Another importance of implementing a free health care system is that they can be cost effective when they are administratively simple (Steinbrook, 2006). The free health care system helps to cut administrative Costs in a country’s health system. Since health care will be centralized under one administration, free health care would eliminate competition, and consequently the cost of health care would considerably fall. In the absence of a free health care system, there exist replications in claims and procedures owing to the various, diverse health plans. A free health plan also saves time for the processing of claims; therefore, it could be managed in a smoother and a lot more cost-efficient manner. In addition, employers are, under a free health care system, not required incur many expenses in order to offer health insurance to their workforce. A free health care system, customary under a single administration in a country, eliminates the need, for contract negotiations hence helping in cost cutting. Since there is no need for advertisement, as there is not much competition going on, a free health care system further leads to cost cutting and resources are concentrated on important tasks.

A major criticism concerning the Canadian health care systems, is the amount of time spent as waiting time in health care facilities. Whether it is waiting is for a consultant, key optional surgery e.g. hip replacement, or special procedures, for example, radiation for cancer patients, waiting times in Canada is caused by a myriad of factors (Fradet, Aprikian, Dranitsaris, et al, 2006). In Canada, the waiting time is set in regards the ease of use of medical services in a particular zone and by the comparative need of the patient requiring treatment (Esmail, Walker, & Bank, 2007). There is no solitary cause for longer wait; rather, there are numerous, and complex causes of longer wait times.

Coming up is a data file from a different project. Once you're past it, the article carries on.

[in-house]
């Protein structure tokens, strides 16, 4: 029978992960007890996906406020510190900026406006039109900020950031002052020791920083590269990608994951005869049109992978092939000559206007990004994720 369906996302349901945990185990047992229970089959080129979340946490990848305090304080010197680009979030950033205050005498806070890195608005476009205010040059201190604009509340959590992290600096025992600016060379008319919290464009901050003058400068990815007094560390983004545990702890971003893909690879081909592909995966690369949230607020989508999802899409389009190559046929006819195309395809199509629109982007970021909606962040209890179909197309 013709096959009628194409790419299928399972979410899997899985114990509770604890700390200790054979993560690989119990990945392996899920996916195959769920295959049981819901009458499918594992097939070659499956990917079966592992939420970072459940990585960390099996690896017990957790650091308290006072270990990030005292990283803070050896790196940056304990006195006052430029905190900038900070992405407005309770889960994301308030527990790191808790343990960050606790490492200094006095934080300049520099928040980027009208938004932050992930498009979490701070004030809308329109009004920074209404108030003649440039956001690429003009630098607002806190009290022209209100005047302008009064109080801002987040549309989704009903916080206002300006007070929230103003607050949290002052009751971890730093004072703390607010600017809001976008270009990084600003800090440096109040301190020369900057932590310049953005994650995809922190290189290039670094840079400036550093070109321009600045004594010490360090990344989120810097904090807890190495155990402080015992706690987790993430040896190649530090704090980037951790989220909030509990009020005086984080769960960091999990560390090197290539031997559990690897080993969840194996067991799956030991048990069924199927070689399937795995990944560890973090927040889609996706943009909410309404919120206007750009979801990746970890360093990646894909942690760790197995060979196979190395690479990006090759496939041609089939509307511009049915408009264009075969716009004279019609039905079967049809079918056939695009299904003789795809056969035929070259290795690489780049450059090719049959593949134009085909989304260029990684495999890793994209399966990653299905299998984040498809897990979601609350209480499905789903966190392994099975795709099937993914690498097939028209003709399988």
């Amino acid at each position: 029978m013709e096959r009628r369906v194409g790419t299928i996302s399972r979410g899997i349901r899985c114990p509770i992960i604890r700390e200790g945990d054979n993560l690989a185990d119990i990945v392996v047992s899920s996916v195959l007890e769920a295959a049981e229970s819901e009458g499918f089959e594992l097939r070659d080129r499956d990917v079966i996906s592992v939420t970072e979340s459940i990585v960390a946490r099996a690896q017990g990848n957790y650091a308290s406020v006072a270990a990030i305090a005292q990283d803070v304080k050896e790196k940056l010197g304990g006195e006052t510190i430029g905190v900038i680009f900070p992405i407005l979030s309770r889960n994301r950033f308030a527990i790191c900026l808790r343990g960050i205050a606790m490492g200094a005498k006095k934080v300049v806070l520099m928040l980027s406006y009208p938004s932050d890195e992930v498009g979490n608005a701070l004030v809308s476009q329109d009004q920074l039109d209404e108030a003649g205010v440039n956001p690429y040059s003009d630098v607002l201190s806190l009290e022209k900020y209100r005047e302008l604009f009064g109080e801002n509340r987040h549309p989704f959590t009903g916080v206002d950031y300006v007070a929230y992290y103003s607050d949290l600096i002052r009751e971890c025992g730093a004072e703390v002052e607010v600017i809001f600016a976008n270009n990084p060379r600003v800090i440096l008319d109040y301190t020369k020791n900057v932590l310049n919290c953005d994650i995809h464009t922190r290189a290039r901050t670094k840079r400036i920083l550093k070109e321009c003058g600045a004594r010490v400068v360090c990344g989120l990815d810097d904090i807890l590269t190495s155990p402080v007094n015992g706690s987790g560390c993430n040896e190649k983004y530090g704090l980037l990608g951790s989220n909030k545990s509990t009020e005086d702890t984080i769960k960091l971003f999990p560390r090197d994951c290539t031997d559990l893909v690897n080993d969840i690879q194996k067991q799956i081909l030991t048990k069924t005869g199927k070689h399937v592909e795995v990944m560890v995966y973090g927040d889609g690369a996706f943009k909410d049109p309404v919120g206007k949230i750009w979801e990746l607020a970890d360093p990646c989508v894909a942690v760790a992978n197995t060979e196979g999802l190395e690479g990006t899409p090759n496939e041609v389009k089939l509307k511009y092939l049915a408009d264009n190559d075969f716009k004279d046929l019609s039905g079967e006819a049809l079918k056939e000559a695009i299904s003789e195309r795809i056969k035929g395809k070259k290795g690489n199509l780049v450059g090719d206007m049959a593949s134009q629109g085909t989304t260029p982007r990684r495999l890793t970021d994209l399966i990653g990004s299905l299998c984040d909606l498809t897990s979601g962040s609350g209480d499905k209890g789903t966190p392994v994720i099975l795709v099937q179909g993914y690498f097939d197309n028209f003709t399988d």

A 2008 report issued out by Health Canada in 2008 integrated data on reported wait times for diagnostic services (Health Canada, 2008). The average wait time for diagnostic services, for example, MRI and CAT scans is a fortnight and with 89.5% of operations waiting for less than 3 months (Health Canada, 2008). The same report indicates that the average wait time to consult a physician is a just marginally over a month with 86.4% of patients waiting for a period less than 3 months (Health Canada, 2008). The average wait time for surgical procedures is marginally over 4 weeks with 82.2% of patients having to wait for less than 3 months (Health Canada, 2008).

A major cause for long the waiting time in the Canadian health system includes badly organized services. In the Canadian heath system, there is marked inefficiencies evidenced by the acute lack of synchronization amongst all those concerned in service delivery. Poor strategic planning slows down the health system and erects blocks in offering surgeries and additional services. Deficiency of health care workers in Canada is another reason for the long wait times in the health system. At times, patients do not get to see a physician promptly, or at all occasionally, they go to the emergency rooms (ERs), lengthening wait times in ERs. Though the number of physician in the Canadian health system has increased, it has not matched the population increase in the same period. This shortage has been caused by a fall in the sum of foreign physicians coming to Canada, a general aging of the personnel, irregular supply of physicians, a rising proportion of female doctors who are likely to put in fewer hours and the fact that more medical students preferring a specialty over general practice. Unless this problem is solved, the wait time in Canadian health system will continue to increase.